Dark Blue


Mixed or average reviews - based on 37 Critics

Critic score distribution:
  1. Positive: 19 out of 37
  2. Negative: 4 out of 37

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Critic Reviews

  1. 40
    Ultimately, Dark Blue feels roughly a decade too late with its back story of the Los Angeles riots. Gates’ department had its share of dirty blues, to be sure, but that hasn’t been notable since the smoke cleared back in 1992.
  2. We have heard this song before, know it by heart (sadly, as film still can't keep pace with real-life headlines about fake drug busts and a shady LAPD), and still filmmakers can't resist its rhythms.
  3. 60
    It’s shocking how much Dark Blue hates cops.
  4. 40
    My own view is that, like me, the LAPD was defeated by the movie's incestuously proliferating plots. I've seen Dark Blue twice, and I still don't have a handle on all its comings and goings.
  5. Sensitively directed by Ron Shelton and helped by what just might be the best performance of Kurt Russell's career, Dark Blue is as interesting and successful as it can be within its limits, but those limits make this a more generic film than its makers intended.
  6. 50
    In the wake of TV's powerhouse "The Shield," Dark Blue comes off as something of a retread, with little of "The Shield's" electric fury, edgy camera work or deft characterizations.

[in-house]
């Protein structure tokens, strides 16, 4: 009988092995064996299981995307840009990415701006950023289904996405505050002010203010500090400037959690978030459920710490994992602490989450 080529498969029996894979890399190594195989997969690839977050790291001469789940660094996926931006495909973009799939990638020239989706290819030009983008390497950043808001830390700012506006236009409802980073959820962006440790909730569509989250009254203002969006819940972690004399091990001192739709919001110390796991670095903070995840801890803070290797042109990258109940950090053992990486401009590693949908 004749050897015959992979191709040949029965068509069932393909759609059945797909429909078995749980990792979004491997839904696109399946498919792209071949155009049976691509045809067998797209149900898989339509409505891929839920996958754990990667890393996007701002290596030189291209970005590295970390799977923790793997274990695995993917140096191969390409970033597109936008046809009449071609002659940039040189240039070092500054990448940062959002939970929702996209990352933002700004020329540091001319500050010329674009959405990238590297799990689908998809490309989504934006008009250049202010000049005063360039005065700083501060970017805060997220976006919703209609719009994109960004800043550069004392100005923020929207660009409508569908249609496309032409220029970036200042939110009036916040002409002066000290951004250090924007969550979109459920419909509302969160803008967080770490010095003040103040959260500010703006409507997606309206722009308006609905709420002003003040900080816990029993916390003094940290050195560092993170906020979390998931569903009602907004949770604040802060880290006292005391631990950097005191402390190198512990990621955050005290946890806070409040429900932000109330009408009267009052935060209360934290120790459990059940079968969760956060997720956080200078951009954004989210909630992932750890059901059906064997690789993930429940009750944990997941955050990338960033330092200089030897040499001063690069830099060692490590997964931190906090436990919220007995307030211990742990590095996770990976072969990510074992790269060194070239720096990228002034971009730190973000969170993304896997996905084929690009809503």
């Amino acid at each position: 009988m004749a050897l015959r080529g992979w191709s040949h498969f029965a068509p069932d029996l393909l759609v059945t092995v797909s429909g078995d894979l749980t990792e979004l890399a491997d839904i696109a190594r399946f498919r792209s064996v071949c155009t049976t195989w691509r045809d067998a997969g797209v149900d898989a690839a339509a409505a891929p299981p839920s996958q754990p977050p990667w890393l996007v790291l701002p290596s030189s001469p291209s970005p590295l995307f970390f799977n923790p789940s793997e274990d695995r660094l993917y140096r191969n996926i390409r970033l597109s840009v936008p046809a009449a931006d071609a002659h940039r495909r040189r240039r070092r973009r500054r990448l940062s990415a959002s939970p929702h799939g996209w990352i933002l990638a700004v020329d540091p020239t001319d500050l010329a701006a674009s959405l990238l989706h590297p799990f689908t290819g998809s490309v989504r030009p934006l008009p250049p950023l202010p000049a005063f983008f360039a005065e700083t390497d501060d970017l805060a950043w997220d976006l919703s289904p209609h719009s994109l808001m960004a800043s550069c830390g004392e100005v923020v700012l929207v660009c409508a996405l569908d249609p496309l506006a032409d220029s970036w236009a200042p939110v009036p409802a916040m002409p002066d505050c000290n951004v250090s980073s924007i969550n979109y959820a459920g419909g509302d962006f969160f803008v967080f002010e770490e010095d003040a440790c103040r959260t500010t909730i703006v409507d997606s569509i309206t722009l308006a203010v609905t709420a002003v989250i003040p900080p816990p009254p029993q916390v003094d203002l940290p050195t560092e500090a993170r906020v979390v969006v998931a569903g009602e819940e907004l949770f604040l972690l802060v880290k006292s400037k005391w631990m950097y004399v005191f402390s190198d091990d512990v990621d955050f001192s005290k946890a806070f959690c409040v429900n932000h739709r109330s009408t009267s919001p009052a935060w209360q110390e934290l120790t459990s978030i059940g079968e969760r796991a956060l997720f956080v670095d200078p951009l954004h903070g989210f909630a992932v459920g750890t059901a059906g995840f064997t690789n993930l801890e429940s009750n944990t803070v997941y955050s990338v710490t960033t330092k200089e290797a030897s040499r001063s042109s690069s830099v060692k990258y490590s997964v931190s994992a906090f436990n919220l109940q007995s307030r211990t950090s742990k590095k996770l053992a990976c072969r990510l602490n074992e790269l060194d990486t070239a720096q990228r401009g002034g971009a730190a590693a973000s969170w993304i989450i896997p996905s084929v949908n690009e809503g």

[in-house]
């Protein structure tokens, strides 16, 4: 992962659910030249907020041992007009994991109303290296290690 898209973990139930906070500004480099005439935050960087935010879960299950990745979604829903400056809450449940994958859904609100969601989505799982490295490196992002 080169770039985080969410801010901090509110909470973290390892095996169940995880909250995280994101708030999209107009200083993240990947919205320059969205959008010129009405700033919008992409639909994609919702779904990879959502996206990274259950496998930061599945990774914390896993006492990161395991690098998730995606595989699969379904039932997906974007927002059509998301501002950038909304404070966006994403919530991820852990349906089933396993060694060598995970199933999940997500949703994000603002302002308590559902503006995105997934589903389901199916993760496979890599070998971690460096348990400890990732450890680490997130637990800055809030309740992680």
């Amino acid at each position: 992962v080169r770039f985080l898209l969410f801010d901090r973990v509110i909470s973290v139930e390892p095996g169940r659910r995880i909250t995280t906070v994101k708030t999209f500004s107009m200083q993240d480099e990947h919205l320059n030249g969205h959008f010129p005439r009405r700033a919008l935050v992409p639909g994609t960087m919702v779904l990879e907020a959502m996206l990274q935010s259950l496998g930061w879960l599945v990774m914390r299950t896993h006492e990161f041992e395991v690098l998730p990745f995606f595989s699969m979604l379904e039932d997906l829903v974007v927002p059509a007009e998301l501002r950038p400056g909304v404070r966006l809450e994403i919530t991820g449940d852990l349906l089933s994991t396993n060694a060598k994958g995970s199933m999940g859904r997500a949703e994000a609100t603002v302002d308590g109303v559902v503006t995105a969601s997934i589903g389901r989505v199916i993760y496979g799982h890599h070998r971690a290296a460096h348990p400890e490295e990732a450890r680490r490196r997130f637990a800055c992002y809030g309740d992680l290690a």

7. 58
    So what will happen? Sadly, some overacting and a bad "And Justice For All"-style speech at the end.
  8. 60
    Shelton has directed Dark Blue in a jacked-up urban thriller style that simply does not play to his gifts. He's a sidewinder, the sort of writer-director who tells his stories through loopy character details and anecdotes.
  9. Unfortunately, the rest of the movie does not live up to Mr. Russell's performance.
  10. The New Yorker
    Reviewed by: Anthony Lane
    In short, Dark Blue suffers from a problem that, however niggling, is likely to hobble any thriller: no thrills. [17 & 24 February 2003, p.204]
  11. 60
    If this brutal tale of crime and corruption within the upper ranks of the Los Angeles Police Department feels like an updated retelling of "L.A. Confidential," there's good reason. Both stories spring from the dark mind of American crime writer James Ellroy.
  12. However misjudged and evidently cobbled together in the editing room, Dark Blue does have the nerve to drive right through the riots with Russell's saber-toothed bigot, implicitly linking the two phenomena and not being shy about the suffering on either side of the combat.
  13. Wall Street Journal
    Reviewed by: Joe Morgenstern
    Through it all, though, Kurt Russell gives Dark Blue a bleak integrity -- funny word, given the circumstances -- that almost serves as its redemption.
  14. The movie ends not with a bang but a wimp.

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